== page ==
Friday, December 19, 2008

Judgement day

I know you and your family didn’t know or ever had seen my daughter before, so I would like to tell everybody a little about her and why she was out in her car at 2 am. when the incident happened.
Almost 24 years ago, Ada was born at Ball Memorial hospital in Muncie. My husband and I were students at Ball State University at that time. She grew up like most American kids, went to school, joined the Girl Scouts, being a member of a Gymnastics team and competed at the State Championship level. During High School, she joined the dance team, Gymnastic team, cheerleader team and was a member of the show choir. On top of that, she was holding 2 jobs, volunteered at Wishard Hospital and was able to maintain a 3 point grade average.
Ada is daughter that any parent could be proud of. She is a good sister to her brothers and a good friend to many. One of her friends referred her as “A ray of sunshine”. She is a beautiful girl, outside and inside. She dares to dream; she had big plans for her life after she graduate from Indiana University.
On the night of the accident, March 3rd, 2008, Ada and her brother came home from work at 11 o’clock, showered and we piled up on my bed, talking. Then the phone rang and Ada’s friend wanted her to pick him up from Broad Ripple because he was drunk, but she did not make it to Broad Ripple. She had been his designated driver many times. That’s who she is, caring and worried about other people. Another example of her kindness was during the spring brake at IU, she had arranged to have a group of IU students went down to New Orleans to help clean up after hurricane Katrina.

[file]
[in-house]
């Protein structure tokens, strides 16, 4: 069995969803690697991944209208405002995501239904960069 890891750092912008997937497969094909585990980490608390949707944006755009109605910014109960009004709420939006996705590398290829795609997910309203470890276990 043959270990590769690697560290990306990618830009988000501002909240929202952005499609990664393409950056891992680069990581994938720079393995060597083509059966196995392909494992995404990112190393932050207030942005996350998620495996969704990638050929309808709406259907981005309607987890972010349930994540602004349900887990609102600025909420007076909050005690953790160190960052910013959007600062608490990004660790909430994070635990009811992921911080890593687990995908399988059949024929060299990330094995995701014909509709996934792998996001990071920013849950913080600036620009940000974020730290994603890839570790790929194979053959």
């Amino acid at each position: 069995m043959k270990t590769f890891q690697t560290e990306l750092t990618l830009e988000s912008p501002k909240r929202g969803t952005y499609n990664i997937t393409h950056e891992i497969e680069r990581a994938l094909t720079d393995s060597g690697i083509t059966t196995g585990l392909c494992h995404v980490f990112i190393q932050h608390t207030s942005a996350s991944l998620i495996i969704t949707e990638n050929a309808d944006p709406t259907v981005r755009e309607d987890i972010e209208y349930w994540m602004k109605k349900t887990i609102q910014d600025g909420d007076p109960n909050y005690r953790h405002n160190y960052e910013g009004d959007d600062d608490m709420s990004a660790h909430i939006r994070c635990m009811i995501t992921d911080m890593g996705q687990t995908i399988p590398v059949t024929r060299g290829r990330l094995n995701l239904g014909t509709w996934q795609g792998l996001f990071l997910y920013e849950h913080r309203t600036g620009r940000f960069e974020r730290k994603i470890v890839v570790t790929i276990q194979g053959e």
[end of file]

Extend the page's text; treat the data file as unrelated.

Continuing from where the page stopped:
This very same day last year, December 19, 2008, I dropped off my daughter at the airport. She was on her way to Paris, France. Standing on top of the Eiffel tower, she called me. “I am the luckiest girl in the whole world”. Life was good, for Ada.
She stayed in Paris for 2 months, then decided to come back to finish the last 2 classes at IU. She planned to go back to Paris in June. She did not go back to class. Instead, she spent 3 weeks in the critical care unit at Methodist hospital fighting for her life. The doctor did not think she was going to make it and had advised us to let her go. But she kept fighting and showed us the will to live. We spent 5 weeks in the hospital, 3 month in the nursing home, 2-3 trips to the emergency room each month, 2 month in the rehab hospital and now she is home with her family.